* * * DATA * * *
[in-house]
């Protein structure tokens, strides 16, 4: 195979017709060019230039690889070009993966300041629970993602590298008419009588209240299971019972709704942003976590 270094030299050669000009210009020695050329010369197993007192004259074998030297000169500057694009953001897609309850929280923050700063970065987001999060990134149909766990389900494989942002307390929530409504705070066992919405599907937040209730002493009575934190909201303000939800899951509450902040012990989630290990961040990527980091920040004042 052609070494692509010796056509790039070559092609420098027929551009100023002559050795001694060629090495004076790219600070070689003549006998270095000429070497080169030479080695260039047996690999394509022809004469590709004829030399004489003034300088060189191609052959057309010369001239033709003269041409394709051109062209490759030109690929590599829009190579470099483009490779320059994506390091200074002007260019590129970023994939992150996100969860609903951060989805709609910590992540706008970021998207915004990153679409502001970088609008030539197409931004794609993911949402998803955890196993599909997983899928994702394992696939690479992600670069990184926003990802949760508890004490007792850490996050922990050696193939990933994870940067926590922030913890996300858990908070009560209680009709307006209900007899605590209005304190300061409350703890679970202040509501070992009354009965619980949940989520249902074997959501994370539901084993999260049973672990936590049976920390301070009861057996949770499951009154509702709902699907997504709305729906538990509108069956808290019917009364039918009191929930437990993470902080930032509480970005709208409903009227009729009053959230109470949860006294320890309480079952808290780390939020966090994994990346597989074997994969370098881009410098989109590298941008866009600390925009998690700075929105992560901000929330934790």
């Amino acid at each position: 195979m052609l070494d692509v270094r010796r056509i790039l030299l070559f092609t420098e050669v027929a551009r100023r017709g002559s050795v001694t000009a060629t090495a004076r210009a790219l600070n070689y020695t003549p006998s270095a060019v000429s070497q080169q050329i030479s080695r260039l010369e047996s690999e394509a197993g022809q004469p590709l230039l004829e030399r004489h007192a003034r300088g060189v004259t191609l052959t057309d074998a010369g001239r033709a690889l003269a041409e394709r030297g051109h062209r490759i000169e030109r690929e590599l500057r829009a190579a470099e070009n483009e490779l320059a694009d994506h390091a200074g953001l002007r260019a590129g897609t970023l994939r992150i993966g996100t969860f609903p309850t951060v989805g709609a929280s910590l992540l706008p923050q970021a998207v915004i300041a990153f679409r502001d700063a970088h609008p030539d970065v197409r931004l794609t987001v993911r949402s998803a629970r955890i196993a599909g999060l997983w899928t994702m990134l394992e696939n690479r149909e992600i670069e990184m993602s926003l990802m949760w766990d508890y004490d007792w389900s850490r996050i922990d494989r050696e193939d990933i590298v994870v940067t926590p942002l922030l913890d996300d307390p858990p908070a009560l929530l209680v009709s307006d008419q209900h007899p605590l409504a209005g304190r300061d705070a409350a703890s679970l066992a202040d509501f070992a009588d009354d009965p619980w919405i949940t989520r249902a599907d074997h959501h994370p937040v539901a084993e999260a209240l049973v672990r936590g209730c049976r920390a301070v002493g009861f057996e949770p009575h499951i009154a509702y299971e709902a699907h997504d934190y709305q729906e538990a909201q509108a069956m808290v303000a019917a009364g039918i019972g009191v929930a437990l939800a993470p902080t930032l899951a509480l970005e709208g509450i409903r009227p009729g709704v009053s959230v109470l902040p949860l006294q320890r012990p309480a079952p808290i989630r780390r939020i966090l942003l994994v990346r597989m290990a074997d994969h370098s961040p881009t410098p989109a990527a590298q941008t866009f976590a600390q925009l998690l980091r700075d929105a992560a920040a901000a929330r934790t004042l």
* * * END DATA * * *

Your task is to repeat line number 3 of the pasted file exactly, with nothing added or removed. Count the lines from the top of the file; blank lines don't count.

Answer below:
């Amino acid at each position: 195979m052609l070494d692509v270094r010796r056509i790039l030299l070559f092609t420098e050669v027929a551009r100023r017709g002559s050795v001694t000009a060629t090495a004076r210009a790219l600070n070689y020695t003549p006998s270095a060019v000429s070497q080169q050329i030479s080695r260039l010369e047996s690999e394509a197993g022809q004469p590709l230039l004829e030399r004489h007192a003034r300088g060189v004259t191609l052959t057309d074998a010369g001239r033709a690889l003269a041409e394709r030297g051109h062209r490759i000169e030109r690929e590599l500057r829009a190579a470099e070009n483009e490779l320059a694009d994506h390091a200074g953001l002007r260019a590129g897609t970023l994939r992150i993966g996100t969860f609903p309850t951060v989805g709609a929280s910590l992540l706008p923050q970021a998207v915004i300041a990153f679409r502001d700063a970088h609008p030539d970065v197409r931004l794609t987001v993911r949402s998803a629970r955890i196993a599909g999060l997983w899928t994702m990134l394992e696939n690479r149909e992600i670069e990184m993602s926003l990802m949760w766990d508890y004490d007792w389900s850490r996050i922990d494989r050696e193939d990933i590298v994870v940067t926590p942002l922030l913890d996300d307390p858990p908070a009560l929530l209680v009709s307006d008419q209900h007899p605590l409504a209005g304190r300061d705070a409350a703890s679970l066992a202040d509501f070992a009588d009354d009965p619980w919405i949940t989520r249902a599907d074997h959501h994370p937040v539901a084993e999260a209240l049973v672990r936590g209730c049976r920390a301070v002493g009861f057996e949770p009575h499951i009154a509702y299971e709902a699907h997504d934190y709305q729906e538990a909201q509108a069956m808290v303000a019917a009364g039918i019972g009191v929930a437990l939800a993470p902080t930032l899951a509480l970005e709208g509450i409903r009227p009729g709704v009053s959230v109470l902040p949860l006294q320890r012990p309480a079952p808290i989630r780390r939020i966090l942003l994994v990346r597989m290990a074997d994969h370098s961040p881009t410098p989109a990527a590298q941008t866009f976590a600390q925009l998690l980091r700075d929105a992560a920040a901000a929330r934790t004042l």